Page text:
Indie band Bosudong Cooler seeks breakthrough in reality, society
At the DMZ Peace Train Music Festival this year, a music critic noted how K-pop is seen by many to include different genres of music in Korea, not just “idol” K-pop band music. Even to many overseas fans, Korean indie music could be considered K-pop. To those who are tired of the familiar K-pop, they should explore other varieties of music being made in Korea, which deserve more attention and payment.
Indie rock band Bosudong Cooler tries to leap through boundaries between genres as well as restrictions in reality. Their genre influence transits from the 1960s to 1980s reflecting the members’ taste in such genres including rock, Japanese music, folk and dance.
In reality, they say performing in the indie scene itself is an experiment for them, as written in their lyrics that “life is a continuity of experiments and addictions for all people.”
Based in Busan, the band’s popularity grew from city to city and finally reached out to other countries including Taiwan within two years. As they joined an agency in 2018, they became more acquainted with the music scene centered in Seoul.
However, this is only their journey of the last two years, since they first formed the band in 2016.
“We started to perform on stage as soon as we produced our first song,” said Jung Ju-ri, the lead vocalist of Bosudong Cooler. “We wanted to expand our perspective in music and it was also important for the members to get exposed to stage experience.” During that period, they didn’t have any weekends they could rest.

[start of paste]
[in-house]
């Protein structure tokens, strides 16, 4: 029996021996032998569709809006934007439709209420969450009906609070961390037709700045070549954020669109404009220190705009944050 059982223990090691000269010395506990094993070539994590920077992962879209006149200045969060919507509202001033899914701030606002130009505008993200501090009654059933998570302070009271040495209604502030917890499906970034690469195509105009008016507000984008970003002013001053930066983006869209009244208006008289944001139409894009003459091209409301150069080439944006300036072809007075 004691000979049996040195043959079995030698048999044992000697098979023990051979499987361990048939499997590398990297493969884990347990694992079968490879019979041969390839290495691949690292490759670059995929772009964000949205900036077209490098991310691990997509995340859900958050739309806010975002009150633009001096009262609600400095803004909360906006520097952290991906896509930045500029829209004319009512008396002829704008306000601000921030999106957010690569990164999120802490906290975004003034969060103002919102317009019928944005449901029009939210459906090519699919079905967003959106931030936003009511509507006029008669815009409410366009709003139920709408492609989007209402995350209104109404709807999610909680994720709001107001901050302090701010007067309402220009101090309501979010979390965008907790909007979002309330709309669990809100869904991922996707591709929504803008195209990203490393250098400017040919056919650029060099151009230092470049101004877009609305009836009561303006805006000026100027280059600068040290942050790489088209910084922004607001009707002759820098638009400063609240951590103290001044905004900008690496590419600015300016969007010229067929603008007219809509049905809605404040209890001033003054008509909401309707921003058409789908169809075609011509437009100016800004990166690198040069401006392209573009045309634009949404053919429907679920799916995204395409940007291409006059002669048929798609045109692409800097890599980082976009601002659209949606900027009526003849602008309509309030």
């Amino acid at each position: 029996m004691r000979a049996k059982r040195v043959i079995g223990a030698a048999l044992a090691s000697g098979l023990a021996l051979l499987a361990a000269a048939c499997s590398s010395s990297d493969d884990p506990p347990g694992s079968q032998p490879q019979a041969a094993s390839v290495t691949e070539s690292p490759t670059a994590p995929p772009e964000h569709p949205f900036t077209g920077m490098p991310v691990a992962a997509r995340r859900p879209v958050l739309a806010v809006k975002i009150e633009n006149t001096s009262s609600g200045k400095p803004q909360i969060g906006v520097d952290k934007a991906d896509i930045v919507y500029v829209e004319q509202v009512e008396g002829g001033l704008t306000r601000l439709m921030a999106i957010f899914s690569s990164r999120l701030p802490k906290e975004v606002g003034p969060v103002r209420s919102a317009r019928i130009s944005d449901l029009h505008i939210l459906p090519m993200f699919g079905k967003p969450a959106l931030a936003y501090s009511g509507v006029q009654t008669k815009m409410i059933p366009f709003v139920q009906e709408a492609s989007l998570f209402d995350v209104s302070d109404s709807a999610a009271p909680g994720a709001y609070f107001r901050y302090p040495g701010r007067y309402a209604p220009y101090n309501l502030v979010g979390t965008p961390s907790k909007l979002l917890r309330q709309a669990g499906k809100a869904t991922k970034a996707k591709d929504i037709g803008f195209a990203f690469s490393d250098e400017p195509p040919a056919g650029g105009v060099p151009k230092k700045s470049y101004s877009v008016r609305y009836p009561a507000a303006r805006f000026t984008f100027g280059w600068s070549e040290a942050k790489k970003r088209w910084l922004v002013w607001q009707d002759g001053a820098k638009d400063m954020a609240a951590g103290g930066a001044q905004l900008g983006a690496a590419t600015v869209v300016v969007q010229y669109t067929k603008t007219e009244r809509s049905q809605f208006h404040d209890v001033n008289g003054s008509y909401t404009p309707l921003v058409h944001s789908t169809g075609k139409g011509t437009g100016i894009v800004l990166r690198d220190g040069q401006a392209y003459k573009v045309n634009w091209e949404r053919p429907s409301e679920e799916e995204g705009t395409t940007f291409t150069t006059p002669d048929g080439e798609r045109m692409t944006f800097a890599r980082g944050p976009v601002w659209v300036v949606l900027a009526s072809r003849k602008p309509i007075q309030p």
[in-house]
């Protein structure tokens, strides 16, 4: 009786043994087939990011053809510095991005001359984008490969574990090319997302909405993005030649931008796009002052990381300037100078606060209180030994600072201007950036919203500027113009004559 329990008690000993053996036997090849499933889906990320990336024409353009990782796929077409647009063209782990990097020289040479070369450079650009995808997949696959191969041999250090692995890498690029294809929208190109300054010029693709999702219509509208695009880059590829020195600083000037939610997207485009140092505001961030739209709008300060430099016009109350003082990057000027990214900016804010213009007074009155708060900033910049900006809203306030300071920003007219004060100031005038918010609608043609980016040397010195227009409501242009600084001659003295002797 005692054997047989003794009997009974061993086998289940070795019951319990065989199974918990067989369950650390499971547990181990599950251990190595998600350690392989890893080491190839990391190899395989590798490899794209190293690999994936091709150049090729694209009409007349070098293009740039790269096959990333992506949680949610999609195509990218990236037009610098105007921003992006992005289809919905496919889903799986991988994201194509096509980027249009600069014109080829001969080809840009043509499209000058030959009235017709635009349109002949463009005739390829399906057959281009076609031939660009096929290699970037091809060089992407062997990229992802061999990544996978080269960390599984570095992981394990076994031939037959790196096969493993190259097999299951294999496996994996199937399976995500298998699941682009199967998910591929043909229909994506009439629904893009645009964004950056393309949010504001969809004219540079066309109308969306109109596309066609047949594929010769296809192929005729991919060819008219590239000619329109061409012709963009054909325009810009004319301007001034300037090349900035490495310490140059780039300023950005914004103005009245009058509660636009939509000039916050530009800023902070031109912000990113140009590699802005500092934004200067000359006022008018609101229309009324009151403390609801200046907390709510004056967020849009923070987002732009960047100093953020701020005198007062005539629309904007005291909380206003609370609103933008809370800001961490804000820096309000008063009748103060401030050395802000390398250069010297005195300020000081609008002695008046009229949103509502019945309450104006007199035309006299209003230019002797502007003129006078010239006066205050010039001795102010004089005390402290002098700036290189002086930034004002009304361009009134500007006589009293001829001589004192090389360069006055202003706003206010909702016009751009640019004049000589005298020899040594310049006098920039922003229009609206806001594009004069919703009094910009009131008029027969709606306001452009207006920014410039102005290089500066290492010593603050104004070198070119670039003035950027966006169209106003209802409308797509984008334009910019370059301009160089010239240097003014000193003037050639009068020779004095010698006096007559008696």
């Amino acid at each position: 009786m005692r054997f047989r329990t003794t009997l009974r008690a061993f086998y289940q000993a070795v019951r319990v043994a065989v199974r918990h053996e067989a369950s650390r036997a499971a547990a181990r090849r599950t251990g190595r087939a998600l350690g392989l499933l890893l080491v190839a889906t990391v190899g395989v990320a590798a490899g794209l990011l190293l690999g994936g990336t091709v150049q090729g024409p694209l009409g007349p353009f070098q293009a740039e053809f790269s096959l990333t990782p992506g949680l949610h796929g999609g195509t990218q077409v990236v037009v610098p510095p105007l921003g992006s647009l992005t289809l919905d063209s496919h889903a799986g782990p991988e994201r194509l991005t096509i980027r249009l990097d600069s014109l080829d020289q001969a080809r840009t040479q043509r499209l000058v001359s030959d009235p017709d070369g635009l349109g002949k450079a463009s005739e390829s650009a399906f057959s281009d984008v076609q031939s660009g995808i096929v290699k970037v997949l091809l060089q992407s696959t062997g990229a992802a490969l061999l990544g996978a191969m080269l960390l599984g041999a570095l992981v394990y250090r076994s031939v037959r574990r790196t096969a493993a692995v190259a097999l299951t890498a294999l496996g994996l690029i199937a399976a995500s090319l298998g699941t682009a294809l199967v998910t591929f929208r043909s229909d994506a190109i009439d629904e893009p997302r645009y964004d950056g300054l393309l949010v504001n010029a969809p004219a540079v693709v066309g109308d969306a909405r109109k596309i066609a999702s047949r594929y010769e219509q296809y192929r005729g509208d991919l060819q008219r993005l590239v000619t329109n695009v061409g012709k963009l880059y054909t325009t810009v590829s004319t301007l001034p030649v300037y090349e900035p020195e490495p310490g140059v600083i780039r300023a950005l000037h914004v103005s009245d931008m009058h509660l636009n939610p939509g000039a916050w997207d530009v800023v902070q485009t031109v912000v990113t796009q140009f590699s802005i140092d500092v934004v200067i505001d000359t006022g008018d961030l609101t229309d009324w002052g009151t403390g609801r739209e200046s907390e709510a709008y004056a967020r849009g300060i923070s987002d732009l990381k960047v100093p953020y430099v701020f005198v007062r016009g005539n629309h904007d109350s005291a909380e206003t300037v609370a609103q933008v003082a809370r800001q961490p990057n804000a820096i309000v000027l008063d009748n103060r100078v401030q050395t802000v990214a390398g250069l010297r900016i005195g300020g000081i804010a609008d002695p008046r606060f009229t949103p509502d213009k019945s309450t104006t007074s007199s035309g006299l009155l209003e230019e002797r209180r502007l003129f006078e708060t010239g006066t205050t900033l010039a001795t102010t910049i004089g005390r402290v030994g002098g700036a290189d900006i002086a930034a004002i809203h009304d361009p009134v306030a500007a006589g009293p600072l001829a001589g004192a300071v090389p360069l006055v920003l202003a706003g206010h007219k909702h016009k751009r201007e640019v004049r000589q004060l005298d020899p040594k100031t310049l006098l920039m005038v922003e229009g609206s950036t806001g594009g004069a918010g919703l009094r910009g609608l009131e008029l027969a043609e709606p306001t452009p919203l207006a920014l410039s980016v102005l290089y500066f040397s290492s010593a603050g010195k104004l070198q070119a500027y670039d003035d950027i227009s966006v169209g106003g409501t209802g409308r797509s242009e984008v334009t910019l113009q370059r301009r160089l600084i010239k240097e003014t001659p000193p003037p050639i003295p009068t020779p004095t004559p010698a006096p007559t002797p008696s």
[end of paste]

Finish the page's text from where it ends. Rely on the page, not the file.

The band started with guitarist2 Goo Seul-han and vocalist Jung Ju-ri. They met Choi Woon-gyu, the drummer, through the internet, and having changed bass players once, Lee Sang-won now completes Bosudong Cooler as it is now.
In June, it released its first sixsong album, “yeah, I don’t want it.” According to Jung, the title is the answer to the six songs of the album, which questions the fundamental reasons for the minute feelings we face in daily life.
“Much of our music is about deliberation on lives and feelings. The title is the answer — a rejection,” Jung said. The reason they added “yeah” is to express one has thought on a matter for a long time and finally breathing out “yeah,” in order to say the final message, “I don’t want it.”
“In our lives we face many situations in which it is hard to say no. I wanted to say it is important to have courage to reject what is so naturally demanded of us. Yet we can finally move forward in relationships rather than cutting off entirely by doing so,” she said.
For the lead off track, “0308,” Jung said she tried to write about mingling in life and how it changes when people bump into each other.
“I intentionally chose dry words in order to make it sound like a manifesto. The lyrics say ‘nothing lasts forever,’ insinuating there is an end to everything, but another verse says ‘there is no end.’ The lyrics themselves are tangled up in order to reflect the complications in life,” she said.
“This is inspired from my thoughts and feelings. Seeing people bump into many different relationships that transform us in life, I thought there are no set beliefs that we can define.” She concluded the songs and the band are all about breaking boundaries, whether in music, discrimination or stereotypes.
For Bosudong Cooler, the boundaries they have to break at the moment are about survival as an indie band. Although they enjoy performing, it is hard to ignore the reality, the costs and poor payments they receive, which stops them from spreading their wings.